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  1.    09 Oct 2015 #1
    Join Date : Oct 2015
    Posts : 15
    Windows 7 & 10 dual boot

    No Windows Boot Manager on dual boot system (7 & 10)


    Today I installed Windows 10 on my machine (ASUS N55SF laptop) for the first time on a separate hard drive. Now I have Windows 7 on my main hard drive and Windows 10 on my new drive (the latter being an SSD one). After installing Windows 10, I got a new boot option in my BIOS called "Windows Boot Manager" which is set as default, but it runs Windows 10 directly, I can't see any boot manager (I can assure "Windows Boot Manager" behaves this way because my BIOS lets me override the boot option, so that I can directly run any boot option, and this is probably the only way I can run Windows 7 currently).

    If I go to Start → Advanced system settings → Startup and Recovery → Settings, I only see Windows 10 in the "Default operating system" drop-down menu, while I only see Windows 7 if I do this while on Windows 7. It's like the two OSs are not completely aware of each other.

    Sorry if this was asked already, but couldn't find any similar thread.
    Last edited by adj592; 11 Oct 2015 at 04:46.
      My ComputerSystem Spec
  2.    09 Oct 2015 #2
    Join Date : Jul 2015
    Posts : 9,550
    Windows 10 Pro

    You probably installed Windows 10 to the unallocated space on the SSD and let it create it's own partitions? When you do that, Windows 10 also creates it's own completely separate boot partition and boot files. You will just have to add the entry for Windows 7 to the new BCD store created on the SSD when you did the clean install of Windows 10.

    If you had created an empty, NTFS formatted partition on the SSD first - and point Windows 10 to the already created partition, then it would have picked up on the Windows 7 boot files and just added the Windows 10 entry to those instead of creating new boot files.

    There is a bcdedit command (I think) that will add the Windows 7 entry to the new BCD store, but will have to wait until at home to figure out what it is.

    You can also use EasyBCD to do it, or Macrium Reflect Free (at least with the rescue disc version).
      My ComputerSystem Spec
  3.    09 Oct 2015 #3
    Join Date : Oct 2015
    Posts : 15
    Windows 7 & 10 dual boot
    Thread Starter

    Quote Originally Posted by NavyLCDR View Post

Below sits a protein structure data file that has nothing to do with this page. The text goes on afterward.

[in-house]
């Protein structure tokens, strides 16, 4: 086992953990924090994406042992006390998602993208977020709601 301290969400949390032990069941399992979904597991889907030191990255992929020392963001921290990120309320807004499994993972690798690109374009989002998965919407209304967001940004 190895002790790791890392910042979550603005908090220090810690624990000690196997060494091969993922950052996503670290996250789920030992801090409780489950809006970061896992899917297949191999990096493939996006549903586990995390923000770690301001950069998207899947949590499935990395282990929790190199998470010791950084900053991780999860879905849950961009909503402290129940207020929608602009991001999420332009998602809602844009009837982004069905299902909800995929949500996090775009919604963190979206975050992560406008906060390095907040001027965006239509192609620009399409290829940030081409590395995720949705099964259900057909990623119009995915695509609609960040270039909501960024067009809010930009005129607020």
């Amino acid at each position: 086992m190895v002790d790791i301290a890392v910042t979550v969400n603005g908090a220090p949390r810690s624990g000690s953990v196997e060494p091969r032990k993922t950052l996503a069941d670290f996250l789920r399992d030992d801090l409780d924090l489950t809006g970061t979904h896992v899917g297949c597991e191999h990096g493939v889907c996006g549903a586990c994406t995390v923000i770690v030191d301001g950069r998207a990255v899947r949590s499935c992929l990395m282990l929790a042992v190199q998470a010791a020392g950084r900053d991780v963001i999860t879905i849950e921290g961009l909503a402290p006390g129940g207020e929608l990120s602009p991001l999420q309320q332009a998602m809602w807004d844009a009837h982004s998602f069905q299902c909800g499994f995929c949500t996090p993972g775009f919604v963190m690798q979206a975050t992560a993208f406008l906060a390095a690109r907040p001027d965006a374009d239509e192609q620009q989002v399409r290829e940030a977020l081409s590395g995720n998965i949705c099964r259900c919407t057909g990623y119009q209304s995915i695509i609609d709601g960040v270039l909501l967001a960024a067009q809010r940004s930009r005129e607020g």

You probably installed Windows 10 to the unallocated space on the SSD and let it create it's own partitions? When you do that, Windows 10 also creates it's own completely separate boot partition and boot files. You will just have to add the entry for Windows 7 to the new BCD store created on the SSD when you did the clean install of Windows 10.

    If you had created an empty, NTFS formatted partition on the SSD first - and point Windows 10 to the already created partition, then it would have picked up on the Windows 7 boot files and just added the Windows 10 entry to those instead of creating new boot files.

    There is a bcdedit command (I think) that will add the Windows 7 entry to the new BCD store, but will have to wait until at home to figure out what it is.

    You can also use EasyBCD to do it, or Macrium Reflect Free (at least with the rescue disc version).
    First of all, thanks for your quick reply.

    Yes exactly, I let Windows 10 create its own partitions. I will give EasyBCD a shot and let you know, thanks.

    Edit:

    EasyBCD give me this:
    Code:
    There are a total of 2 entries listed in the bootloader.
    
    Default: Windows 10
    Timeout: 30 seconds
    EasyBCD Boot Device: D:\
    
    
    Entry #1
    Name: Hard Drive
    BCD ID: {f78b49c5-6eeb-11e5-bdd3-ddc1c70d3e42}
    Device: Unknown
    Bootloader Path: 
    
    
    Entry #2
    Name: Windows 10
    BCD ID: {current}
    Drive: C:\
    Bootloader Path: \Windows\system32\winload.efi
    Could this "Hard Drive" entry be my Windows 7 install?

    Should I assign it a letter?
    Click image for larger version. 

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    Last edited by adj592; 10 Oct 2015 at 03:34.
      My ComputerSystem Spec
  4.    09 Oct 2015 #4
    Join Date : Oct 2014
    Posts : 107
    Windows 10

    Quote Originally Posted by NavyLCDR View Post
    There is a bcdedit command (I think) that will add the Windows 7 entry to the new BCD store, but will have to wait until at home to figure out what it is.
    How to use the BCDboot command in Windows 8/10. -> link

    The following is an example if you have a dual-boot system installed.

    Click image for larger version. 

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      My ComputerSystem Spec
  5.    09 Oct 2015 #5
    Join Date : Jul 2015
    Posts : 9,550
    Windows 10 Pro

    Quote Originally Posted by adj592 View Post
    First of all, thanks for your quick reply.

    Yes exactly, I let Windows 10 create its own partitions. I will give EasyBCD a shot and let you know, thanks.

    Edit:

    EasyBCD give me this:
    Code:
    There are a total of 2 entries listed in the bootloader.
    
    Default: Windows 10
    Timeout: 30 seconds
    EasyBCD Boot Device: D:\
    
    
    Entry #1
    Name: Hard Drive
    BCD ID: {f78b49c5-6eeb-11e5-bdd3-ddc1c70d3e42}
    Device: Unknown
    Bootloader Path: 
    
    
    Entry #2
    Name: Windows 10
    BCD ID: {current}
    Drive: C:\
    Bootloader Path: \Windows\system32\winload.efi
    Could this "Hard Drive" entry by me Windows 7 install?

    Should I assign it a letter?
    Click image for larger version. 

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    I would first use the Add New Entry option, then the upper half section of the add new entry screen to add the Windows 7 drive letter to the boot menu. See if all that works. I'm not exactly sure what the first entry is for.
      My ComputerSystem Spec
  6.    10 Oct 2015 #6
    Join Date : Oct 2015
    Posts : 15
    Windows 7 & 10 dual boot
    Thread Starter

    Thanks guys, I got it working.